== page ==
Blue Orange Theatre, Birmingham, Thursday 11th October, 2018
Dracula is one of those characters that has become part of global culture; like Tarzan or Peter Pan, everyone has heard of him, thanks in no small part to the innumerable film versions of the story and its spin-offs. The original Bram Stoker novel can come as a surprise to first-time readers due to its epistolary nature: the story is told through letters between the characters, so it has multi-first-person viewpoints. Here Mark Webster’s faithful-ish adaptation makes great use of characters reading what they are writing, or from letters they have received, often as preludes to flashbacks or reconstructions of incidents.
It gets off to a strong start with Adrian Rosu capturing our attention as a Sea Captain making entries in his log. Rosu’s authentic Romanian accent (he’s from that part of the world) immediately evokes the atmosphere as he recounts incidents in which a mysterious figure on board picks off his men. Webster begins the play with the arrival of the Count in England – the book’s opening events (Jonathan Harker’s experiences at Castle Dracula) are saved for later in extended flashbacks. Rosu also appears as Harker, giving his RP accent an airing, and clearly portraying the various stages of Harker’s health, pre- and post-Transylvania.
Taresh Solanki is a nervy, passionate Doctor Seward, while Chris Del Manso’s Professor Van Helsing is authoritative and eccentric without going over the top, in a commanding performance. Nisaro Karim is a tall and burly Arthur – is the character American? I can’t remember and I can’t tell. Karim doubles as a tall and burly Count; in these scenes Karim’s stage presence is stronger. His Dracula towers over proceedings. You wouldn’t want to mess with him.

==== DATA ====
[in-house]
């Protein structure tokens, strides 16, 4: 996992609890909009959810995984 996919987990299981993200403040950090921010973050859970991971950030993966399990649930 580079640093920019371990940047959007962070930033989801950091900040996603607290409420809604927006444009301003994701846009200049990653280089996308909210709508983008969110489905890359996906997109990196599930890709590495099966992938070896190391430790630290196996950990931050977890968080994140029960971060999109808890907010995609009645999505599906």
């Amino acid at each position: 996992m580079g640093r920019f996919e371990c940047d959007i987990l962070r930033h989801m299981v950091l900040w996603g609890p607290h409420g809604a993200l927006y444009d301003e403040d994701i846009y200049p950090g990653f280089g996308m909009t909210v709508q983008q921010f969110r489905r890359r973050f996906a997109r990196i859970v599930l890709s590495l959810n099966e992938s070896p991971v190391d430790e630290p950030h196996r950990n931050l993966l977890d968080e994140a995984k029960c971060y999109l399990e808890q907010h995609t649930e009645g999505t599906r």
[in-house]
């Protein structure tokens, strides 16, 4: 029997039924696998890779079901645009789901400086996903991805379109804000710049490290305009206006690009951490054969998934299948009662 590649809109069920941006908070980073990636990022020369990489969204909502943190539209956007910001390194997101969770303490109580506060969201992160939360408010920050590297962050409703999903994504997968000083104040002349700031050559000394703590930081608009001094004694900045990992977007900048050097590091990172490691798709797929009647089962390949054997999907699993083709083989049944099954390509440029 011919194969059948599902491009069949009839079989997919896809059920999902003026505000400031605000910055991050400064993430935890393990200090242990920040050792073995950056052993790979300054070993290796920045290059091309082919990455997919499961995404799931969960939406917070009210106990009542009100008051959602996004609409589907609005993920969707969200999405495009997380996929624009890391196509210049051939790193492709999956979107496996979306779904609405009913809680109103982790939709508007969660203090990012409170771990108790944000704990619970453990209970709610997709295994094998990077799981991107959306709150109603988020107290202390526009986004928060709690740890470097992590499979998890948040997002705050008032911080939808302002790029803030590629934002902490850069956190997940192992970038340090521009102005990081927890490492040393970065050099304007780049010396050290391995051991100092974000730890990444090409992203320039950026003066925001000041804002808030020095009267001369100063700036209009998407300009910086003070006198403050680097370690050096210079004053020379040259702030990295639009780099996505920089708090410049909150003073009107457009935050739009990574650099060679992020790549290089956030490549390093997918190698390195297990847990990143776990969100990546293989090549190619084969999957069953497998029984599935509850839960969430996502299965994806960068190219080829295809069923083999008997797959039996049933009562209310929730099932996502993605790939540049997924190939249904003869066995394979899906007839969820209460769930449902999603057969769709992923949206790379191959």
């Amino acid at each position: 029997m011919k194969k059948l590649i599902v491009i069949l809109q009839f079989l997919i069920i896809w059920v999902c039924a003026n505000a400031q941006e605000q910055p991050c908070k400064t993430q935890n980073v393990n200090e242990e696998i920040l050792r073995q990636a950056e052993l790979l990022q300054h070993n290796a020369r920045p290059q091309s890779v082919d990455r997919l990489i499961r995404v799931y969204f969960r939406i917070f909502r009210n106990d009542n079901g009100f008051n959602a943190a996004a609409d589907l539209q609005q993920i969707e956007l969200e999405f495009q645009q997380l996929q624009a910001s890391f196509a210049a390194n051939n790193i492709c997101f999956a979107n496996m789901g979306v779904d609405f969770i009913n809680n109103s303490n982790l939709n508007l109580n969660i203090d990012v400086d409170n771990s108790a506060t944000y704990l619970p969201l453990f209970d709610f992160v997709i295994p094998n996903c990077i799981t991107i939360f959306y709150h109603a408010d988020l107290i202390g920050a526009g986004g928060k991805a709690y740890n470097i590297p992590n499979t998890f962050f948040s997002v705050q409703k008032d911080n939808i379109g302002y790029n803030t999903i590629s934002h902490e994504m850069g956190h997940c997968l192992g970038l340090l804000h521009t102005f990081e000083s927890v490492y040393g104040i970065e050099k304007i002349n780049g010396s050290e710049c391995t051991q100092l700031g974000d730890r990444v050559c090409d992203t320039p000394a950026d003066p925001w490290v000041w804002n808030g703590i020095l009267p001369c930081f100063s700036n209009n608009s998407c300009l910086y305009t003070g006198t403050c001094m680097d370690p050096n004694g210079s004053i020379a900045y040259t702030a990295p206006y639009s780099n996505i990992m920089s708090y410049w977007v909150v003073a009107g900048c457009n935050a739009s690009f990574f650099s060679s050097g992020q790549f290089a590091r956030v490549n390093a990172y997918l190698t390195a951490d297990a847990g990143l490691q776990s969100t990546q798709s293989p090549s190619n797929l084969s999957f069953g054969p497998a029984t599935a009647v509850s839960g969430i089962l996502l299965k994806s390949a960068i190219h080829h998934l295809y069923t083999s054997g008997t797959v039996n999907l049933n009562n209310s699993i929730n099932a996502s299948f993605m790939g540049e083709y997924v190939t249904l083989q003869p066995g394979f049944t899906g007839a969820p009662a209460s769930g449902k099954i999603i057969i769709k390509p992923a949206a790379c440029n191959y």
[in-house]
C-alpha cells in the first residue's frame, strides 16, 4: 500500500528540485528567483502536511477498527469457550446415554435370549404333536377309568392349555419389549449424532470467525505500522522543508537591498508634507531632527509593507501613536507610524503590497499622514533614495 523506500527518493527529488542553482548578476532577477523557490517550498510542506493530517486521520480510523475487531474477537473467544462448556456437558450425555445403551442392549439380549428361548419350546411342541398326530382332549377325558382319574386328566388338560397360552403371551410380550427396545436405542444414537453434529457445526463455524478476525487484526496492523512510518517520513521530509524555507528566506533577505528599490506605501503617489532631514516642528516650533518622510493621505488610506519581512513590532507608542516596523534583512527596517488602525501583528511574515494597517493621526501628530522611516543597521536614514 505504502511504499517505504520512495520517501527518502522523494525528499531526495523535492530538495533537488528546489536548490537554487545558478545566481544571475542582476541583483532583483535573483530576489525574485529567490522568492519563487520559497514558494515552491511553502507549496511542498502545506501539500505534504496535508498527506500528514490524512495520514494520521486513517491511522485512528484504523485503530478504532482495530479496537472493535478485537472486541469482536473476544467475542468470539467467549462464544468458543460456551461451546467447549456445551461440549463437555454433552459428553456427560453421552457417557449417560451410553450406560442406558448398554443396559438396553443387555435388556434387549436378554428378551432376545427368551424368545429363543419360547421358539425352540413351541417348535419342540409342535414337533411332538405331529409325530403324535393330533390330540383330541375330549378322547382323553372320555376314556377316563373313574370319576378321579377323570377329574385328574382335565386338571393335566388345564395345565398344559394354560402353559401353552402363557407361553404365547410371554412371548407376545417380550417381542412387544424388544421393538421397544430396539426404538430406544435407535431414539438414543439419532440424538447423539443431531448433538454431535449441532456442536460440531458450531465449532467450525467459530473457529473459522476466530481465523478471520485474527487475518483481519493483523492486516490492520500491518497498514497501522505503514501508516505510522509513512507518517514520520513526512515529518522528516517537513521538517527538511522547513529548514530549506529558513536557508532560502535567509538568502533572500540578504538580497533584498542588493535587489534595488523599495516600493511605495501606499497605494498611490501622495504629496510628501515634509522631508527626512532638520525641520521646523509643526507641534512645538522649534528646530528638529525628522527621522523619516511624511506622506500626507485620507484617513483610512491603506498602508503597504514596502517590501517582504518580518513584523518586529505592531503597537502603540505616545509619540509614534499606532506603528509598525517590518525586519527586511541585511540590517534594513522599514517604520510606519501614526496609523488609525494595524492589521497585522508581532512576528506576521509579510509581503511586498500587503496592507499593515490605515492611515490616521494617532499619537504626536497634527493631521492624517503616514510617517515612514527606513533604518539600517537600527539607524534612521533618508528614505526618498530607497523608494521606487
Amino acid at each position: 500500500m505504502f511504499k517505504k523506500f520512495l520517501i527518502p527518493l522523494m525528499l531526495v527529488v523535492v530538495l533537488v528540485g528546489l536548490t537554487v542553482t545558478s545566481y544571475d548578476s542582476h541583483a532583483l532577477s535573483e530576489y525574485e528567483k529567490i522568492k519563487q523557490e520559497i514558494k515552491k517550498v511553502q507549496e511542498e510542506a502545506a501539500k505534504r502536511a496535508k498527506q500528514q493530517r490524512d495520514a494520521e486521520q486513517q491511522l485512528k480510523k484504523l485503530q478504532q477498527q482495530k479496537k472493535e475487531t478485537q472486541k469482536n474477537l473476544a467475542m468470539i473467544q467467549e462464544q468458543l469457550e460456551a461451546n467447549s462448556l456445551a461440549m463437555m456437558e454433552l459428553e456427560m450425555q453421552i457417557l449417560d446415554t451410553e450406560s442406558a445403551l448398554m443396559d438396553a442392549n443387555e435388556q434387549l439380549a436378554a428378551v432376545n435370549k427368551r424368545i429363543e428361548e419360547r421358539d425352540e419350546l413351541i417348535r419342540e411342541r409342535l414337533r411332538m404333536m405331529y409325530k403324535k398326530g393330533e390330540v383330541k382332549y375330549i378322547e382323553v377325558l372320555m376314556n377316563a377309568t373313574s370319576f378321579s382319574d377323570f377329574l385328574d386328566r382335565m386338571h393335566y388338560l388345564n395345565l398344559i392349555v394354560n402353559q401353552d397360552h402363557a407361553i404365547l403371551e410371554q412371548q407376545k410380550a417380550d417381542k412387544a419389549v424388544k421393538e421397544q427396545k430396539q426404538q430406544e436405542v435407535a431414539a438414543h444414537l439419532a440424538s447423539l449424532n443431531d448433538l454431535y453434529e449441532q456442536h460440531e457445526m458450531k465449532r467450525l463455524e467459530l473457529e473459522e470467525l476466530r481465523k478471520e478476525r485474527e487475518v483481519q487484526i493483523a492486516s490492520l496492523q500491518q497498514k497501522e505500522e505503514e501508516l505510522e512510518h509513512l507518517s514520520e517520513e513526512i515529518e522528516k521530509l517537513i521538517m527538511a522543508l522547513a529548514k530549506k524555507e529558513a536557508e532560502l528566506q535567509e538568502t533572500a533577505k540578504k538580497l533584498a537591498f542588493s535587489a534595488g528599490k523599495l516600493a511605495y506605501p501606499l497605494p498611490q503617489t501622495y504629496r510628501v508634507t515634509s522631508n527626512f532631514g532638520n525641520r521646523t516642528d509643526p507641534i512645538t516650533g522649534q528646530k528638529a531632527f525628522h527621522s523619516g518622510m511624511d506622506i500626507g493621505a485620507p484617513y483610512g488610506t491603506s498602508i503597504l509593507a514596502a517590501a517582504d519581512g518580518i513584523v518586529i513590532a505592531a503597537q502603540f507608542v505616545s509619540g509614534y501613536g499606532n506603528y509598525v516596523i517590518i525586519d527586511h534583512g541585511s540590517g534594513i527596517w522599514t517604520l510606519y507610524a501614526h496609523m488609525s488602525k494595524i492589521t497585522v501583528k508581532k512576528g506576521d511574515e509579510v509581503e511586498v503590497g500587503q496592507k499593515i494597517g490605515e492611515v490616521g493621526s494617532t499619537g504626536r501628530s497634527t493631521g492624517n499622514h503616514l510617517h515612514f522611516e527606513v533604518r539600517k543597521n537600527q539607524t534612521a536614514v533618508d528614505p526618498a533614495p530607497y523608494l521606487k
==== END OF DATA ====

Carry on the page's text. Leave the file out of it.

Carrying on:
The female members of the cast are uniformly excellent. Nichola Woolley’s perky Lucy really comes to life, ironically, when the character joins the ranks of the undead. Danica Corns’s Mina has fortitude – this is no shrinking-violet, damsel in distress. Kaz Luckins is compellingly wild-eyed and intense as a gender-swapped mental patient, the zoophagous Renfield, but it is Carys Jones who makes the strongest impression of all in a range of roles: asylum warder Hennessey, Sister Agatha, Lucy’s mum…
Director Simon Ravenhill’s set is multi-purpose, coming into its own when two or three scenes are staged concurrently, the action cross-cutting between them. The intimate, even cosy, stage at the Blue Orange, means we can take it all in, without having to move our heads like spectators at a tennis match. There is a lot going on but it is skilfully presented so that we never lose focus. The action sequences, the outbursts of violence, are very well staged.
Dean Bowyer’s lighting makes shrewd use of red and green colour washes, and the occasional chilly blue. Mark Webster’s sound design successfully evokes scenery: crowds etc, while also providing a great deal of the eeriness. Renfield’s flies, for example, and the otherworldly voices of the vampire women, which are extremely well done.
Inevitably, I suppose, it’s a very wordy piece and it runs a bit long, but the sterling efforts of the strong cast keep us hooked – even if we are familiar with the tale. There are a few instances when the energy drops a little but, this being the first night of the run, I am sure things will tighten up as the week progresses.
An atmospheric, tonally perfect piece with moments of menace and an unusual twist at the end I didn’t see coming, this production is definitely worth an evening of your time.